Thursday, August 3, 2017


AROUND THE WORLD IN 80 Jules Verne. 

Directed by Terence O’Connell. Ellis Productions and Aleksander Vass. The Q Theatre. Queanbeyan Performing Arts Centre. August 2 – 5. 2017 Bookings 0262856290

Reviewed by Peter Wilkins

While watching Ellis Productions and Aleksander Vass’s production of Jules Vernes’ Around the World In 80 Days at Queanbeyan’s Q Theatre I am reminded of the Chorus’s Prologue in Shakespeare’s Henry V : “Can this cock pit hold the vasty fields of France.”
Jules Vernes’ nineteenth century epic tale of the travails of Phileas Fogg to circumnavigate the world in eighty days to secure a wager with sceptical members of the Reform Club is a prophetic announcement of the remarkable advances in technology and transport that will change the world in the following century. Vernes’ predictions of submarines and man’s landing on the moon have come true, and aircraft can now circumnavigate the world in a matter of hours rather than days.
To bring Fogg’s journey, accompanied by his valet Passepartout and pursued by Detective Fix of Scotland Yard to the stage with only three actors is a gargantuan challenge, and one that is only partially met.  A bet to achieve such a task is not one that I would readily wager. The touring production is impeccably designed, lit and staged. It is professional in its aspect and competent in its performance. Three very good actors play the roles of Fogg (Ian Stenlake), Passepartout (Sharon Millechip) and Fitch (Wayne Scott Kermond ), and keep up a frenetic pace changing characters in the blink of an eye. It is primarily left top the versatile, lively and charismatic Millechip to take on the majority of changes with some support from Kermond as the rescued Indian princess, in particular. Teremce O’Connell is a veteran of the stage and embraces the challenge with imagination, drive and energy, and he keeps the pace rollicking along.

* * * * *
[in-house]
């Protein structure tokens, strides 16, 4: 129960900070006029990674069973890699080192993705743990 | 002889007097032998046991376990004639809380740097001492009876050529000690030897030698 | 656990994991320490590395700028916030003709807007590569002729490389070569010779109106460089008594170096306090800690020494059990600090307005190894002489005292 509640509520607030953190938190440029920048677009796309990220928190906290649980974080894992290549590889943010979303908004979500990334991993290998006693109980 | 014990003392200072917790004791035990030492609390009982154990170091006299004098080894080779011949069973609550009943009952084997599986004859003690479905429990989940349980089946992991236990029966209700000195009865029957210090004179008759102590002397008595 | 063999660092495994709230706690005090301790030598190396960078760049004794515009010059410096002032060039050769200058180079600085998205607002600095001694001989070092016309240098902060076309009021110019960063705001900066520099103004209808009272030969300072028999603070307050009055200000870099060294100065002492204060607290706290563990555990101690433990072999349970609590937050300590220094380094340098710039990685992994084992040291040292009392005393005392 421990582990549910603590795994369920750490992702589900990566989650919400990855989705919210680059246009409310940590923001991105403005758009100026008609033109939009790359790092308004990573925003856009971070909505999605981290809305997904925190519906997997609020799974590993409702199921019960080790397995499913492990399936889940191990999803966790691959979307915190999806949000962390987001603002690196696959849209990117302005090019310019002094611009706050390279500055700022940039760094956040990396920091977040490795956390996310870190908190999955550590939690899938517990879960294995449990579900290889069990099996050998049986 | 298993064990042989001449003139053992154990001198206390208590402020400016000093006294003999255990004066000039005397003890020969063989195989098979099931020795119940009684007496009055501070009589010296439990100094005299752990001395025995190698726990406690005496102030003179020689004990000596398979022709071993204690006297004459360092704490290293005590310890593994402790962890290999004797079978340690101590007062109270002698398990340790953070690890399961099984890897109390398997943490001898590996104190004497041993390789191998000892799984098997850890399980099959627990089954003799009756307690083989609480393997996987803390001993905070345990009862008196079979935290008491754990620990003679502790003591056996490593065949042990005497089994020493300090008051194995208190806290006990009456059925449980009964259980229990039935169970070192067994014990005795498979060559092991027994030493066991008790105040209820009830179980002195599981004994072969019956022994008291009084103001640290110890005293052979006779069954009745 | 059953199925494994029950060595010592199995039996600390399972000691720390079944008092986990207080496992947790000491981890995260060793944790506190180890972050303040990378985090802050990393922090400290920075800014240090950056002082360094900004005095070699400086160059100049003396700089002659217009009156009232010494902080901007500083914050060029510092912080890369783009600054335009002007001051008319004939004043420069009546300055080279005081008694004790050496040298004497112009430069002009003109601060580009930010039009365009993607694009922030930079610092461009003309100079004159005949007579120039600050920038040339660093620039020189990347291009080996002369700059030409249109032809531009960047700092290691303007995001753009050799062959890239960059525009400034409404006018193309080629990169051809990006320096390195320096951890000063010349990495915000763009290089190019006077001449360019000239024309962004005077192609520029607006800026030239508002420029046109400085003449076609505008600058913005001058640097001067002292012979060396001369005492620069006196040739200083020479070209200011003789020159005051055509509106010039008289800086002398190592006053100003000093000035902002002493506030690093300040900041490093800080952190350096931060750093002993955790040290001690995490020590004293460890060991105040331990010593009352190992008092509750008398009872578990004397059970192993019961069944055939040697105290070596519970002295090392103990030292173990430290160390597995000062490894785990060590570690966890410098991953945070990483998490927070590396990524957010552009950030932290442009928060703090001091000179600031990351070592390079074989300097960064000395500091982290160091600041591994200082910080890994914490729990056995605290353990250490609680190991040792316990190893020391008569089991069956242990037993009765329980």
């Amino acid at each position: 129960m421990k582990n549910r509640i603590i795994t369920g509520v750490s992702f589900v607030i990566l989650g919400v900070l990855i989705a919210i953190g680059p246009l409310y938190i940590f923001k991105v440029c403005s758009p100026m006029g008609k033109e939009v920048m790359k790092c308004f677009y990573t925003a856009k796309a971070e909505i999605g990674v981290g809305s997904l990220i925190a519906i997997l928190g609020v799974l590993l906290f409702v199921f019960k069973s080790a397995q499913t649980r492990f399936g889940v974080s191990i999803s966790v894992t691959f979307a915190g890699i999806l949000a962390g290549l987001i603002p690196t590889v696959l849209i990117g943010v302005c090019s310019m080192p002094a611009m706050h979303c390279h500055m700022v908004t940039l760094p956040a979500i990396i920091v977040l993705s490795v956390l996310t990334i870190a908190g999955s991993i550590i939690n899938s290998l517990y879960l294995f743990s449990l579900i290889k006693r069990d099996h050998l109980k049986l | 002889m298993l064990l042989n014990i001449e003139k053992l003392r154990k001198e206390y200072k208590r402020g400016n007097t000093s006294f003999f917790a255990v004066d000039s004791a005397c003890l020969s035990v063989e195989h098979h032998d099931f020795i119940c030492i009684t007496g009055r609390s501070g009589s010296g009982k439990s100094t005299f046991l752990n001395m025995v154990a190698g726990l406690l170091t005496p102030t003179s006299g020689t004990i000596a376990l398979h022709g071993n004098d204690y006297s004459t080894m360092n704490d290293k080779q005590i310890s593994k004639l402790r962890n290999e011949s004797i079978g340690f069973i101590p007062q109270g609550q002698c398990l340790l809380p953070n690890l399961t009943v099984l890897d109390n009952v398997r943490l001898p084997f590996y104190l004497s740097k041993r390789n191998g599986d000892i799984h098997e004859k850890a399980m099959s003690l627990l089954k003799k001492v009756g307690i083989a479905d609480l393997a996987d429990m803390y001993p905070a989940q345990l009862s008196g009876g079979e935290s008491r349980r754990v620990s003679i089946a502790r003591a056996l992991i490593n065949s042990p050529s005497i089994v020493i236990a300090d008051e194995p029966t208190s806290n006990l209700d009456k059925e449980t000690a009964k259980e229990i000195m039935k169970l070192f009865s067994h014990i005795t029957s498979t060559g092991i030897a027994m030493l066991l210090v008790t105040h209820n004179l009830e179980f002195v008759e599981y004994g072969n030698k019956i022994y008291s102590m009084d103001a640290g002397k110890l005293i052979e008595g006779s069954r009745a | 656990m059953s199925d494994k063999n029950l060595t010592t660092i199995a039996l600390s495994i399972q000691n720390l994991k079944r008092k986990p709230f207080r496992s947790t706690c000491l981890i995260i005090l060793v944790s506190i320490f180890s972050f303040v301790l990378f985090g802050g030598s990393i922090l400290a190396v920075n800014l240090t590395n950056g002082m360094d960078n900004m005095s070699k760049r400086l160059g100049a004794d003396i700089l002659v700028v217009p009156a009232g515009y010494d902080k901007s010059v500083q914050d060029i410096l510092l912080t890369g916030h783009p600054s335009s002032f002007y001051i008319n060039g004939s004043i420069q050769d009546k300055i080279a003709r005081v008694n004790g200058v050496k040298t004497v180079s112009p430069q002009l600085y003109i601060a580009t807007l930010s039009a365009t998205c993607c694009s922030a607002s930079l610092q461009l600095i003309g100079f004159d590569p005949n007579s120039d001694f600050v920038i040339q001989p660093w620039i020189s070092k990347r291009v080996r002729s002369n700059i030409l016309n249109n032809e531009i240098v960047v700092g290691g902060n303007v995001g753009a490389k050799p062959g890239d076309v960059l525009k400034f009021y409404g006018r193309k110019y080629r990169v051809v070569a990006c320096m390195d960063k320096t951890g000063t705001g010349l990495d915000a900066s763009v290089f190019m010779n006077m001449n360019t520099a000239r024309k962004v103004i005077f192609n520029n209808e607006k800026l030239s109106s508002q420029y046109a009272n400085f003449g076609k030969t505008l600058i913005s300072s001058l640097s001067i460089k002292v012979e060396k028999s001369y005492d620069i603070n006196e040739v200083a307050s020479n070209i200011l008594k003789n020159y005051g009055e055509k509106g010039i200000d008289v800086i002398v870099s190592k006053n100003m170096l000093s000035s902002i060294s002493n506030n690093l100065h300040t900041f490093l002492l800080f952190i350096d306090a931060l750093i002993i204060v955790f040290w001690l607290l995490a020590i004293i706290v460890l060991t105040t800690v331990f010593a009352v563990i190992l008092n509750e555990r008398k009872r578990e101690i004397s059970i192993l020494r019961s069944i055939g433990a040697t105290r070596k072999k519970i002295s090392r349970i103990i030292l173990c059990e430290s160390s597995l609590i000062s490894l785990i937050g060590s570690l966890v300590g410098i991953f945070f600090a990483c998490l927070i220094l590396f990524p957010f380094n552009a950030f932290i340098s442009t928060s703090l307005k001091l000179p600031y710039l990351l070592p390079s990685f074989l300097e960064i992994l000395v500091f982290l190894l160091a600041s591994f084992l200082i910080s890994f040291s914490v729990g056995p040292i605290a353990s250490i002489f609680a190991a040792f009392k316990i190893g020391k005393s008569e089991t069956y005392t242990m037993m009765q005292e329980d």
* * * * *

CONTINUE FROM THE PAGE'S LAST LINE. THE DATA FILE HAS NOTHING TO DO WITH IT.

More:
And therein lies a problem. Director O’Connell keeps the performance moving at a crackerjack pace, with deft moments of farce, pantomime and a briskly told narrative to try and keep audiences of all ages from seven up to speed. It is a clever and lively strategy, but Vernes’ panoramic splendour becomes diluted in the telling. For those, unfamiliar with the novel, there may be moments of confusion as the trio sweep along from England to India to Yokohama in japan and the coast of England. There is much to enjoy about this fresh and frolicking version of events, an animated romp, with more show than substance.
Audiences will enjoy this professionally told production. The performances are solid, although Stenlake’s Fogg lacks a certain impetuous resolve and driven determination and Kermond’s Fix seemed at times to lack the projection of confidence. Millerchip offers the effervescence and zestful spirit that fills the stage with fun.
Credit is due to an excellent touring design which recalls the Coles Picture Book drawings of another century. The designer is not credited in the programme I was given, but touches such as the moving hands of the clock and the rising trunk of the elephant bring the adventure to life.
Perhaps this stage adaptation of Around The World In 80 Days works best as a simple and enjoyable introduction to Jules Vernes’ classic tale. However, I would recommend that the real experience would be better gained by reading the book or even hiring the DVD of Mike Todd’s spectacular Cinemascope film with its suprb locations and brilliant performances by David Niven, Cantinflas, Robert Newton and Shirley Maclaine as Princess Aouda. Failing that, Ellis Productions and Aleksander Vass have staged an enjoyable introduction to Jules Vernes’ immortal tale.